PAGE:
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The Crones Of The Round Table by Josephine Stewart

I guess you could say we’re getting old. Some would say that we are old, yet I think “old” is a movable feast. There is no question, however, that we are Crones. Our youngest friend is 68 and objects the loudest to being called a Crone. Crone is an ancient and reverential term for a wise old woman. “It’s always synonymous with HAG in the crossword puzzles,” she cries out. To the rest of us, six women who have developed a friendship over many years and have chosen to eat together every Thursday night, the term is a badge of honor. Indeed it has been accepted in our neighborhood as affectionate and respectful.

Some of us like to refer to ourselves as the Crones of the Roundtable because when we make a reservation in a restaurant, we ask for a round table. This is so we can see and hear each other better. We are never loud or rude and the restaurant staff almost always falls all over themselves to be nice to us. They even urge us to come back soon. I guess they don’t often see six old women laughing their heads off and having such a good time together. Perhaps they like us too because we generally leave a 20% tip. It never fails but that one of the Crones says, “I think 15% is enough,” only to be jumped on by Jesse who comes back with, “hay, my kids depended on tips to get through school.”

“Oh, and like my kids were financed by Mr. Rockefeller!?” Everybody laughs and we’re off to find our way home. Driving home is a challenge of sorts since we car pool and cars are designed to have only one driver.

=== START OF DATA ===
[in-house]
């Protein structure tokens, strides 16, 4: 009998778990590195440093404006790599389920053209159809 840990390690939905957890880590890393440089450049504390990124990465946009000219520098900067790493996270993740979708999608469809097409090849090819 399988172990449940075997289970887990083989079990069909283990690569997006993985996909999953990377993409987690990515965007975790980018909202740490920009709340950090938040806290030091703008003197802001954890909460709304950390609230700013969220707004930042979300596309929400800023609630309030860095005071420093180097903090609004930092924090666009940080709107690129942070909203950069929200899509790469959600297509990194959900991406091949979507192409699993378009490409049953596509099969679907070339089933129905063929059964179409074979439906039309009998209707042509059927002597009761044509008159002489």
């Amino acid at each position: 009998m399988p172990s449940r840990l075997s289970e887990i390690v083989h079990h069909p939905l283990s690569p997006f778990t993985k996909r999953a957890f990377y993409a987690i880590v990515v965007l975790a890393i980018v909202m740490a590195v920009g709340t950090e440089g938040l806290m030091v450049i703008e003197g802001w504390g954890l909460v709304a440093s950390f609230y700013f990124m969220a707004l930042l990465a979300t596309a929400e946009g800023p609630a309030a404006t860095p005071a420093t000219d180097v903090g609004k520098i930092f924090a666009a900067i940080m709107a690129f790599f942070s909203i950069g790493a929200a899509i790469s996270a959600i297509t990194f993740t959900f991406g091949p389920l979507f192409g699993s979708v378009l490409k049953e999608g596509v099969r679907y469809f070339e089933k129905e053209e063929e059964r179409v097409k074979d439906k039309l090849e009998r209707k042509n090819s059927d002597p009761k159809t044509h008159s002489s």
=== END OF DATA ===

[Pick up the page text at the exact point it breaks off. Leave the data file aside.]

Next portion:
Sometimes we eat in one another’s homes. Two of us like to cook, all of us like to eat. Our oldest friend is 80 and gorgeous still, the rest of us are in our 70’s and gorgeous in our own way.

Jesse is our ritual and celebration queen. She could find more reasons to have a party than Hugh Heffner. Apart from every conventional and seasonal occasion, there is the grasping at any straw for the joy of getting together to party. “So, you’re moving from the 3rd floor to the first, let’s celebrate!” Well, it’s not really all that silly but she does point out events that most of us might just pass up. Like the many pre-Christmas parties she’s had with good food, happy beverages and a stack of socks to stuff for the homeless shelter in our area. Or, she might invite the Crones to celebrate a new mother with food, booze, entertainment and story telling. It keeps us on our toes.

We are all retired. Most of us are retired teachers and one, Dee, is a retired nurse. We thank God for Dee especially if we are on vacation. While we know we are old, we don’t wallow in “in my day” kind of thinking. We often say things like, “Who has more fun than we do?” or “I’m so glad to be alive.” You can then depend on someone else mouthing the conventional, “right on, especially when you consider the alternative.” Everybody laughs as if it was the first time they ever heard that said. Dee provides that safety net of what to do if someone is not up to par, which is very rare. We know we are lucky.

A few years ago we went to Spain and Portugal. It was a trip that we often talk about and in the recounting, enjoy it all over again. As an adventure on that trip, we decided to go on a one day excursion on a sailing ship. Well it never occurred to any of us that the boat would not pick us up at the shore, off a pier! We got to the designated location, an ordinary beach where people were tanning and swimming. By the way most of the women were topless, as it was the custom there. Did the Crones twitter, giggle or otherwise behave in any other way but the wise old women that they were? Of course not, but they did register the observation for later use. Suddenly we notice a rubber raft coming toward us. The raft was like one of those military rafts we’ve all seen in movies. Since none of us were ever in the military, it was our virgin voyage.